Indiana Governor Signs Almost Total Abortion Ban –

ban abortion photo

Hundreds of Hoosiers stand outside the Indiana House during an X-hour debate on a restrictive abortion ban. Photo by Whitney Downard/Indiana Capital Chronicle.

Casey Smith
Indiana Capital Chronicle

INDIANAPOLIS – Indiana’s governor signed into law Friday afternoon a Republican-backed bill which will ban virtually all abortions in the state, making it the first to enact abortion restriction legislation since the US Supreme Court overturned Roe v.

The ban will go into effect on September 15, when Indiana will have one of the most restrictive abortion laws in the country.

Senators accepted the House amendment version of the invoice in a 28-19 tie-breaker vote Friday evening after more than three hours of debate.

The vote marked the closure of a extraordinary legislative session which experienced almost two weeks of long days and heated debate in both chambers of the General Assembly.

Republican Gov. Eric Holcomb signed the bill into law less than an hour after the General Assembly adjourned.

“After Roe was overturned, I made it clear that I would be willing to support legislation that advanced the protection of life. In my view, SEA 1 achieves that goal after its passage in both houses of the General Assembly of Indiana with a solid majority of support,” Holcomb said in a statement.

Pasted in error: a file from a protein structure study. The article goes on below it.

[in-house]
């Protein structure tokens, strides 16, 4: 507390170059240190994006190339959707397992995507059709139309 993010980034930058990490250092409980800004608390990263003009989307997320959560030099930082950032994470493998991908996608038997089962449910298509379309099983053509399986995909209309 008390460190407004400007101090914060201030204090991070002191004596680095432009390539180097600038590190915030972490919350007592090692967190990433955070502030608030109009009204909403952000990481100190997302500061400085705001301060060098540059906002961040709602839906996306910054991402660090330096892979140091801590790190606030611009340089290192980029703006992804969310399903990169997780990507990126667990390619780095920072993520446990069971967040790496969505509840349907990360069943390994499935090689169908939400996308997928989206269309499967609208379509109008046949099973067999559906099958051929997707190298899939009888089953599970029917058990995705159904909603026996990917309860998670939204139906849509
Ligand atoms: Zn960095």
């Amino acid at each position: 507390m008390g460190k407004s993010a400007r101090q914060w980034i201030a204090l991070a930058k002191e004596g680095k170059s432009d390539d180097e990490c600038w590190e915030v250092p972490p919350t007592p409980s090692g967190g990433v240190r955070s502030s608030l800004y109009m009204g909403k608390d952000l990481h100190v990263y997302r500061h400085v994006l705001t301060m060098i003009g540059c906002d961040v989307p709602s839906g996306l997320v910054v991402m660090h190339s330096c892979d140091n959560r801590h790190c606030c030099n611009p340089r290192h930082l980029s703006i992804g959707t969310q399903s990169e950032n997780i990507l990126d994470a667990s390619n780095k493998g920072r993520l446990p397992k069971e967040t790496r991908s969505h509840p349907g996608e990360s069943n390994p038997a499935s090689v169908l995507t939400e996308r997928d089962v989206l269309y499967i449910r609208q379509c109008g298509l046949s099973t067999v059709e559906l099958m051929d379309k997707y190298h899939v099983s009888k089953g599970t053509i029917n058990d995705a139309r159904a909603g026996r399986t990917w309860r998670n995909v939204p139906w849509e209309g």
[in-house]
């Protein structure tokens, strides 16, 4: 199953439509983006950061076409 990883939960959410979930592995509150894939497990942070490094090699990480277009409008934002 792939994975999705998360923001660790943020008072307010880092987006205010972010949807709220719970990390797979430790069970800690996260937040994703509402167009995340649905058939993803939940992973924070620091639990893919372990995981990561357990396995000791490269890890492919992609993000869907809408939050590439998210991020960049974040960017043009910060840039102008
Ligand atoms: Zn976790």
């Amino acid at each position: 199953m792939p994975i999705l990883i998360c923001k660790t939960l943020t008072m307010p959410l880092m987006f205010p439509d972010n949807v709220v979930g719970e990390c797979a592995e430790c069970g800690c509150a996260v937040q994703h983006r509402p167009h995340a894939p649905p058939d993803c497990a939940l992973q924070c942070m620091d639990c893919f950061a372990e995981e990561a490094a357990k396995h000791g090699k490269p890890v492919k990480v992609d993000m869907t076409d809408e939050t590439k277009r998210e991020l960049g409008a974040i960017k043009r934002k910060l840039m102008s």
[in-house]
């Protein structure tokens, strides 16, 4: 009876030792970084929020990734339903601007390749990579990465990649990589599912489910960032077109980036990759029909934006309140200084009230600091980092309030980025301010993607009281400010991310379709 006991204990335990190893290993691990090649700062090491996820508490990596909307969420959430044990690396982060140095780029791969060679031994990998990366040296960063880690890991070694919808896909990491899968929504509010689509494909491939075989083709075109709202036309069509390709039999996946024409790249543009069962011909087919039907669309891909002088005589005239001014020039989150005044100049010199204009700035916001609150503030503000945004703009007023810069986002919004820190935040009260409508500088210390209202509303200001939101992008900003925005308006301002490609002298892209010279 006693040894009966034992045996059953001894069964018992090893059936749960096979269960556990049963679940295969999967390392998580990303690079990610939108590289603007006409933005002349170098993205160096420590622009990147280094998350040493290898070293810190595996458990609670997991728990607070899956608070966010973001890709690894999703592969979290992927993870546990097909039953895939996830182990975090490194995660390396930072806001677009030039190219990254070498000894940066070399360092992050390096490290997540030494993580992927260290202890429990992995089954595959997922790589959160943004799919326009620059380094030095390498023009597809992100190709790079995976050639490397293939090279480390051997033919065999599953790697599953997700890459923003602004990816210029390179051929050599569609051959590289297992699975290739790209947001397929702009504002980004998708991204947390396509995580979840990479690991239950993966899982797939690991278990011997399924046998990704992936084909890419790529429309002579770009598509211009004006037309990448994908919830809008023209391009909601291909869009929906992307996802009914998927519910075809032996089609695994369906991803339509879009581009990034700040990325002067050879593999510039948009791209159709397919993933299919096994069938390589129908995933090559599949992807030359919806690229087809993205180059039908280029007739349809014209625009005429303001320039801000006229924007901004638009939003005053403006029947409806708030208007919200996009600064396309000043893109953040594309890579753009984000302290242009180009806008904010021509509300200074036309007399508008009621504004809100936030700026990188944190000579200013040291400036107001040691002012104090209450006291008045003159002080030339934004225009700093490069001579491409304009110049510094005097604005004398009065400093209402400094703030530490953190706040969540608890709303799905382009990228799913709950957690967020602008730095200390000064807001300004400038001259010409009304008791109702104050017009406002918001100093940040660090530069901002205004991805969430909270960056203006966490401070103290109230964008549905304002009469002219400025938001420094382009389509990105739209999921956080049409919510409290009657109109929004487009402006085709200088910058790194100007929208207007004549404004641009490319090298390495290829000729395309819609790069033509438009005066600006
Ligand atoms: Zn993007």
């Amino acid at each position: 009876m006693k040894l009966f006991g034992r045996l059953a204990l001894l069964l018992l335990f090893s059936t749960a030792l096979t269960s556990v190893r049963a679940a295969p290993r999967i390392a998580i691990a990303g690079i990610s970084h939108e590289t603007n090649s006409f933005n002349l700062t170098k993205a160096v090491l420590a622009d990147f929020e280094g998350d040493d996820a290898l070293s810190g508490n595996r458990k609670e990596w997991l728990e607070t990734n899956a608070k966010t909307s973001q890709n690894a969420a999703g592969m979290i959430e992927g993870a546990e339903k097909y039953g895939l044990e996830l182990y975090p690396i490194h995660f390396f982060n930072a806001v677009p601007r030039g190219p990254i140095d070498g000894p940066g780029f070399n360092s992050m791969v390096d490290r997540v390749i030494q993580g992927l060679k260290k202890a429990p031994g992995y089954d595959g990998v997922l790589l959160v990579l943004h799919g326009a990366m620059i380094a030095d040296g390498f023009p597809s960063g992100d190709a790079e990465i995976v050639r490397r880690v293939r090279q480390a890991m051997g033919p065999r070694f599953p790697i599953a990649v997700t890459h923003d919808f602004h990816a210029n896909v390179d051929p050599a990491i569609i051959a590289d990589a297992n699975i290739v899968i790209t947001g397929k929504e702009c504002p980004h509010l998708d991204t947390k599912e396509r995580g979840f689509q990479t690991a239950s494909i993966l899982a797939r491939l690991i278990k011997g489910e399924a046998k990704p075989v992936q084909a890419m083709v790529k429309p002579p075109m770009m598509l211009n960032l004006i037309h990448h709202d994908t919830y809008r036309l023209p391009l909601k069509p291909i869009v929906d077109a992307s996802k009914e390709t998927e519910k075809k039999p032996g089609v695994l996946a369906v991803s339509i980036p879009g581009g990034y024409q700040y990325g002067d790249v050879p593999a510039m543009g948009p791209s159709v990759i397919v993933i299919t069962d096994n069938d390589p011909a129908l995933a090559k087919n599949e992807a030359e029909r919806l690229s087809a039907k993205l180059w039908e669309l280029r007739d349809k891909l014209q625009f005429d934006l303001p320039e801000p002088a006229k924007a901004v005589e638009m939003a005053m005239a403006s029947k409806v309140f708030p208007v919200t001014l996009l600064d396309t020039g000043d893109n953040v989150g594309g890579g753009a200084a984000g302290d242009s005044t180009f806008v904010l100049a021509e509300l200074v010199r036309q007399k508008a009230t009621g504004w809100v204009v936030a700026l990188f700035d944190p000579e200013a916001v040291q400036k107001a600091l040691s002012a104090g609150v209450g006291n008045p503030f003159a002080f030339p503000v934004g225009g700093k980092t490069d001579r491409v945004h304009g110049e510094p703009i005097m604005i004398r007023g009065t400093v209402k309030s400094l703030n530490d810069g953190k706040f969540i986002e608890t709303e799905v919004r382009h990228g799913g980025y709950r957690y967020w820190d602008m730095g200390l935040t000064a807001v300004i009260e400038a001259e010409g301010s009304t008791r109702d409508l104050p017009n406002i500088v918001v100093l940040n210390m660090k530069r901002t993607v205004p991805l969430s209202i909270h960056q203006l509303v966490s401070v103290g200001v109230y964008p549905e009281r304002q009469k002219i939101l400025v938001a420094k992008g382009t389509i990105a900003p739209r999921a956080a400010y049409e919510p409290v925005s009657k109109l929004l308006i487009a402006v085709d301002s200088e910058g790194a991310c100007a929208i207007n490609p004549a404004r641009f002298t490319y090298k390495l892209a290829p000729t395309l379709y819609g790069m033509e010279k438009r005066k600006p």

“These actions came after long days of hearings filled with personal and critical testimony from citizens and elected representatives on this emotional and complex issue,” he continued. “Ultimately, these voices shaped and informed the final content of the legislation and its carefully negotiated exceptions to address some of the unthinkable circumstances a woman or unborn child could face.”

In a statement after the vote, Indiana Right to Life President Mike Fichter encouraged Holcomb to sign the bill, even as the group pushed for a stricter ban.

“While we cannot fully approve SB 1 as amended due to its rape, incest, and lethal fetal abnormality exceptions, we do recognize that the way forward is to embrace the potential to now end the vast majority of abortions in Indiana or allow all abortions to continue under current law, making Indiana an abortion destination state and further increasing the number of abortions,” Fichter said in a statement.

Katie Blair, director of advocacy and public policy for the ACLU of Indiana, meanwhile, called the bill’s passage “a dark day for the state of Indiana.”

“The General Assembly has passed a ban on abortion, turning back the clock 50 years on the fundamental right of Hoosiers to control their own bodies,” Blair said in a statement. “SB 1 will force women to travel hundreds of miles or carry pregnancies against their will, with life-altering consequences and serious health risks. This is an unacceptable attack on our freedom.

Democrats, some Republicans, opposed the bill

Senators gave the bill the green light later barely advancing the measure in an earlier vote in the chamber last week.

Ten Republican senators voted against the initial Senate bill, saying the House should move it closer to an outright ban. Instead, the House removed some language the Senate had inserted and expanded some of the exceptions that allowed abortion.

That included Sen. Mike Bohacek, R-Michiana Shores, who spoke about his 21-year-old daughter who has Down syndrome. He pointed to a flaw in the bill’s exceptions, which he said leave out disabled or wards.